THE US State Department is advising people 'to exercise caution' when travelling in Kenya because of an expected increase in political activity in the period following this week's general election. The State Department warns of 'localised disturbances that have the potential to disrupt highway travel', and says: 'The probability of violence, looting and other criminal activity may be high during this period.'

The American Embassy says all non-essential travel should be avoided during the period immediately after the election. 'Security in the Masai Mara Game Reserve, which had deteriorated in 1991 and early 1992, has improved due to new security measures undertaken by the government of Kenya. Travellers who do not hire reputable safari firms or knowledgeable guides or drivers are at risk.'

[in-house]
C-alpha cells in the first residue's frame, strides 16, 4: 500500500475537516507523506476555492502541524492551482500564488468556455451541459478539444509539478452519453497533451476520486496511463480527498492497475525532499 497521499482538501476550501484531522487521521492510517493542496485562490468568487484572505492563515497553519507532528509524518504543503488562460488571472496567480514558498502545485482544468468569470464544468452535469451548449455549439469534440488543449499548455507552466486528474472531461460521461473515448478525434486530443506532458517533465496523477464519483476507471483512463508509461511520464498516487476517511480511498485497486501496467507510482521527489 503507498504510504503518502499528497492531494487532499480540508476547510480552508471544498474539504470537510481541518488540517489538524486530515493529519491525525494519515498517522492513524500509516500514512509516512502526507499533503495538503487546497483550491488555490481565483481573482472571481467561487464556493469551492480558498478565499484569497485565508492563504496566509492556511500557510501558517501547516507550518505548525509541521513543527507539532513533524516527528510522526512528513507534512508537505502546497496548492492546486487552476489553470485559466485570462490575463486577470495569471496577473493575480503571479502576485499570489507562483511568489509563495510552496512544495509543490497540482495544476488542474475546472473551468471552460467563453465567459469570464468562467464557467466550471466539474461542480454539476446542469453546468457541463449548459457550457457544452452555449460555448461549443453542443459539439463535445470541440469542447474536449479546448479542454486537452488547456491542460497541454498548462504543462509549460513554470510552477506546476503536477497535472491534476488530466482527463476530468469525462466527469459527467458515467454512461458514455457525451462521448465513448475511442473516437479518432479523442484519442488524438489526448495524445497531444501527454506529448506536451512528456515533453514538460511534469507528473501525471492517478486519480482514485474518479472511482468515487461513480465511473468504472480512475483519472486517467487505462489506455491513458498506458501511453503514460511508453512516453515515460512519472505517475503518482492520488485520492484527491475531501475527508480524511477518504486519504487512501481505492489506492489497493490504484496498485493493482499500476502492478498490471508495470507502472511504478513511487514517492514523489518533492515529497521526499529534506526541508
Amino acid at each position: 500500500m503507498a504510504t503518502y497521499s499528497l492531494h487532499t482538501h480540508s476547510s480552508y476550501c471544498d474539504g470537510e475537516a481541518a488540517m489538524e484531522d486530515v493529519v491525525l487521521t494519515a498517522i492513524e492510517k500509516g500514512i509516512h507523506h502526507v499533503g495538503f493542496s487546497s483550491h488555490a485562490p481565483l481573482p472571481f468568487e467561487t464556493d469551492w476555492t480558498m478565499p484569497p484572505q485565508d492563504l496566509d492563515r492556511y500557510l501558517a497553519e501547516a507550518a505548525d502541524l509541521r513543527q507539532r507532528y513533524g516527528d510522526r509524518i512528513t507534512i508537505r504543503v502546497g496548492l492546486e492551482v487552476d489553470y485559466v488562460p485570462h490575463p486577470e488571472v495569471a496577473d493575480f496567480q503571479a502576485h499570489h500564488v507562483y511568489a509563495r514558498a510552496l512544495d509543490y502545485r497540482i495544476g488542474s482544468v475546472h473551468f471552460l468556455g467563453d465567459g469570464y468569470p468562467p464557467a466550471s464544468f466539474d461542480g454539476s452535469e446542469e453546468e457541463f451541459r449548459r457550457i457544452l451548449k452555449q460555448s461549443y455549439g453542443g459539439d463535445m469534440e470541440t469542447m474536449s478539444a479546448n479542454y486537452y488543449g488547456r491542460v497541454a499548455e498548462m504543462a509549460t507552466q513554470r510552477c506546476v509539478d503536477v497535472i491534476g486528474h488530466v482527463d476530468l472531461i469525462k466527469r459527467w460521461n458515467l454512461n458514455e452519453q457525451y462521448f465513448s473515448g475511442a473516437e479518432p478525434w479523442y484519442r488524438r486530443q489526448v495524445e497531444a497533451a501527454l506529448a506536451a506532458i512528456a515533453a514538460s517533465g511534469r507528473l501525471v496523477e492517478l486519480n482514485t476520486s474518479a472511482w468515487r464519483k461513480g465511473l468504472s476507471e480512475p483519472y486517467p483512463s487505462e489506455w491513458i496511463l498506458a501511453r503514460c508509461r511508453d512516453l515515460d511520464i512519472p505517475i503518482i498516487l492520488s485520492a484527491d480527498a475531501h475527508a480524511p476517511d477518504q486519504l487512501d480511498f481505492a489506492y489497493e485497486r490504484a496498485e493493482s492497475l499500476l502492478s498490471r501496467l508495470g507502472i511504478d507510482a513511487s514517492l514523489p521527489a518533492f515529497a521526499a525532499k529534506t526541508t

The State Department says that safaris are best undertaken with a minimum of two vehicles so that there will be a back-up in case of mechanical failure. 'Solo camping is risky.'

In Nairobi, Mombasa and the coastal beach resorts there is widespread street crime. 'This is mostly of the 'grab and run' variety, and confidence tricks by people pretending to be police or other government agency officials. Wherever crime is a problem, walking alone or in public parks, along footpaths or beaches at night could result in being victimised. There is a high incidence of residential break-ins.'

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